A public transport strike in France continues for the tenth day in a row, rejecting the pension reform project, amid fears it will continue over the Christmas period.
The rail and road transport unions announced their rejection of the freeze of the strike during the holidays, and considered that the government's withdrawal of the pension reform project would be the only reason to stop the general strike and return to work.
And saw the various bus transport lines in Paris on Saturday morning, a major disruption in flight times, and overcrowding with passengers, due to the suspension of all rail transport lines from service, and limiting its services to the lowest level.
In turn, the activists of the yellow jacket movement expressed their support for the trade unions in their general strike, and they raised slogans in Paris calling on President Emmanuel Macron to desist from prejudicing the social gains of the French people.
They demanded that the wealth tax that has been suspended since January last year be reimposed.
According to observers, the situation will not change on Sunday, and a "major turbulence" is also expected on Monday. Ten days before Christmas, there are no clear prospects for the end of the popular mobilization against the government's decision to retire.
And if the strike continues in the coming days, it will greatly affect the departure of the French to pass the leave, because returning the natural movement after the end of any movement takes several days.
And Saturday, the general manager of the railway operator Rachel Picard, as quoted by "Le Parisien" newspaper, confirmed that "half of the passengers" will have trains to spend the holiday with their families.
On Friday, Prime Minister Edward Philippe asked the president of the operating company, Jean-Pierre Varando, to prepare a "transport plan" that would determine which trains would not be affected by the strike.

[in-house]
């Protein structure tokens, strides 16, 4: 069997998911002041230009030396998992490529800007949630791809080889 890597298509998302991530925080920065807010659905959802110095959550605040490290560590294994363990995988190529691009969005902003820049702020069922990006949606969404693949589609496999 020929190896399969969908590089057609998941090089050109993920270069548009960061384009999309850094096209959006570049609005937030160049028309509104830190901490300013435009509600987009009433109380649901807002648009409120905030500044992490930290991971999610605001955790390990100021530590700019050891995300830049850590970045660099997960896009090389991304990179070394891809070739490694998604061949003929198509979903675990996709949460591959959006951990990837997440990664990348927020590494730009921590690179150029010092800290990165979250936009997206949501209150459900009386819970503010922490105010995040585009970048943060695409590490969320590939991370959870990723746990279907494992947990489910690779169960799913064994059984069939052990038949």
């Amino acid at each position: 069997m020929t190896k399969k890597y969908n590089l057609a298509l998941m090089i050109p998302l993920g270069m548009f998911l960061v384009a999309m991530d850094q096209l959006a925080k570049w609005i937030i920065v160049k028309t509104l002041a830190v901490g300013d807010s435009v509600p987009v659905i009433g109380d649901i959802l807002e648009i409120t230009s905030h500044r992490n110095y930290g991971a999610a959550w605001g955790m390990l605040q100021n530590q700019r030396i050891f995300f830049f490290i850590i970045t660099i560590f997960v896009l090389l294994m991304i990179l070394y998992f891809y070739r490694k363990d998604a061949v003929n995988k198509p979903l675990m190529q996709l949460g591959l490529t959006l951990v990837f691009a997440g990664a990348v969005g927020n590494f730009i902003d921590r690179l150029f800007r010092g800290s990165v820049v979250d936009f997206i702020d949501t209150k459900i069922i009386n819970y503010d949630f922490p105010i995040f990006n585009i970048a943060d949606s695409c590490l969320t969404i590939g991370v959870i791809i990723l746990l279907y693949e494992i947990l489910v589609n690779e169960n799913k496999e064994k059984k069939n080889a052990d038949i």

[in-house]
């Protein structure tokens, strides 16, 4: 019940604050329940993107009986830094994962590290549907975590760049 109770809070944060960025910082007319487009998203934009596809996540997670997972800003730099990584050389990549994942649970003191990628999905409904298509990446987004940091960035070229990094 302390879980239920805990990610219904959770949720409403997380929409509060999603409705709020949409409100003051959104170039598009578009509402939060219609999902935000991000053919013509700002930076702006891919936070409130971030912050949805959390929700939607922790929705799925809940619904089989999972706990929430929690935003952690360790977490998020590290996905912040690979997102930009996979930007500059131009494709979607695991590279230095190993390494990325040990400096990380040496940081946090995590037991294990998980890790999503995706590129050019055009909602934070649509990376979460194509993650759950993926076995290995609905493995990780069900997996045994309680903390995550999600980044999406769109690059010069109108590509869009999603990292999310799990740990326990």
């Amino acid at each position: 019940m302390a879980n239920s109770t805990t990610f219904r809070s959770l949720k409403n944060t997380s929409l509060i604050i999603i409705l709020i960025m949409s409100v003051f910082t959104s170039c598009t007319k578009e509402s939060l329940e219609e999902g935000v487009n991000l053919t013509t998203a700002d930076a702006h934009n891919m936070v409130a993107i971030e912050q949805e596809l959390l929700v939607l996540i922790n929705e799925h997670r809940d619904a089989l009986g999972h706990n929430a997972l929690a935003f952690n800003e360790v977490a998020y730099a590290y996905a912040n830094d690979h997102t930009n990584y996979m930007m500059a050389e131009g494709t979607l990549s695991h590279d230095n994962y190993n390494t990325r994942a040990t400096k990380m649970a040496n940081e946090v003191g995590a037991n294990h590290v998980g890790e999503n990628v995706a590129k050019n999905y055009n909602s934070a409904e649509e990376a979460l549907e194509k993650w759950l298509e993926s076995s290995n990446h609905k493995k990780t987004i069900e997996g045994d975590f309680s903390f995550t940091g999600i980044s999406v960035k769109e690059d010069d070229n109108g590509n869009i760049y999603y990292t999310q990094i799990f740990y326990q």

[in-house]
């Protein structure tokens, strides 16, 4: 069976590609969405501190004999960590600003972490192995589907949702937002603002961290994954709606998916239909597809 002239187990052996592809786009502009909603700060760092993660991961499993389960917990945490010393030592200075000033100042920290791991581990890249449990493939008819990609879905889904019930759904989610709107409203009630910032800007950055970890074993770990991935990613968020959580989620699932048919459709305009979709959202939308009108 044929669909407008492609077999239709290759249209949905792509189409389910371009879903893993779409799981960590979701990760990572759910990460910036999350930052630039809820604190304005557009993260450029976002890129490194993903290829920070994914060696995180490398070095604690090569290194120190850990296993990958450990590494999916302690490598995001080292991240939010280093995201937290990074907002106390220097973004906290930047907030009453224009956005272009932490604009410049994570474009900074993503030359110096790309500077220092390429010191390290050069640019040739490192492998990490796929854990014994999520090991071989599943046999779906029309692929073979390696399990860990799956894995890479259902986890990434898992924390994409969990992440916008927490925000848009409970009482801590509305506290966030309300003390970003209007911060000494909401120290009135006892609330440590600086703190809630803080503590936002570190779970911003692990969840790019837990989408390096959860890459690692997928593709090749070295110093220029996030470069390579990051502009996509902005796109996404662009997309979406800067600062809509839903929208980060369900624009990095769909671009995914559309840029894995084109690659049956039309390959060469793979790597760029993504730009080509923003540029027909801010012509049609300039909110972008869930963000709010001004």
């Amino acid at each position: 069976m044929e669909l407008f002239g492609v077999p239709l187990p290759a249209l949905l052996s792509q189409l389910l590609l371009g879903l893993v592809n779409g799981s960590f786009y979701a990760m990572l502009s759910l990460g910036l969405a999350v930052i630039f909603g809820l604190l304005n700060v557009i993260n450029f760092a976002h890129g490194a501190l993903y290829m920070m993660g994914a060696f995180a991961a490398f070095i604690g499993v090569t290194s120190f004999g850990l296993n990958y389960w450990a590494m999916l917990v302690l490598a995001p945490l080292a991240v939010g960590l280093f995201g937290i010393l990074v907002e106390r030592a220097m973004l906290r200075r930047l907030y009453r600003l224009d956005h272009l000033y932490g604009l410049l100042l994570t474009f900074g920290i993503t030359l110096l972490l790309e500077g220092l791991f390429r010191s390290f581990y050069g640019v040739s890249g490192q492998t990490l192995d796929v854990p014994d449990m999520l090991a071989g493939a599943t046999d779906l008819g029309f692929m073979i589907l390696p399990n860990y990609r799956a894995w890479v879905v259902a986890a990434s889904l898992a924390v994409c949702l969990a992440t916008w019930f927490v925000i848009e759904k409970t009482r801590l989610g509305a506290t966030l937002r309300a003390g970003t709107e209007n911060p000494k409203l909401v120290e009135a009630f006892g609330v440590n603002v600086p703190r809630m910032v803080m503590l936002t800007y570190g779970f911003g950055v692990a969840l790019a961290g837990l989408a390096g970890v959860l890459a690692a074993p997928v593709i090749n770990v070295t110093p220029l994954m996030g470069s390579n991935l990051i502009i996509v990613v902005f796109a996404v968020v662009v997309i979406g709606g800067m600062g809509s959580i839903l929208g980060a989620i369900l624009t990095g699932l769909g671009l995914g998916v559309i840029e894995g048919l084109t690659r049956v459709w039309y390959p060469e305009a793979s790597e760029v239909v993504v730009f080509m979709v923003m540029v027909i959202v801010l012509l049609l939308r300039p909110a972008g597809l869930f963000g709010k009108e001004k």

The ball is at the government
"If the government wants to end the conflict before the holidays, then it has the entire next week to make a wise decision that imposes itself: to withdraw from reform by item by item," rejecting any "truce," said Laurent Bron, general secretary of the Federation of Rail Trade Unions.
Opponents of the government's amendment to retire are preparing for a new mobilization day on Tuesday, at the invitation of staff unions and youth organizations.
The teachers have been participating strongly since the movement began, and on Friday they obtained a guarantee from the government for a reassessment of their salaries, a move that will cost around ten billion euros, but the government has not clarified its details.
The police suspended their move on Friday after the government maintained a special system for them to allow early retirement because of the "dangerous nature" of their job.
On Thursday evening, the Prime Minister called on the more anti-reform unions to consult "as soon as next week." But no information has yet been received on the union response, nor on the date of the meeting.
Nevertheless, the government insists on its position. On Friday, Philip confirmed that he "does not fear this reform at all, nor the reactions."
And after being silent since the conflict began, President Macron of Brussels defended what he considered "historic reform", denying that it was "a financial reform in the first place," says union organizations.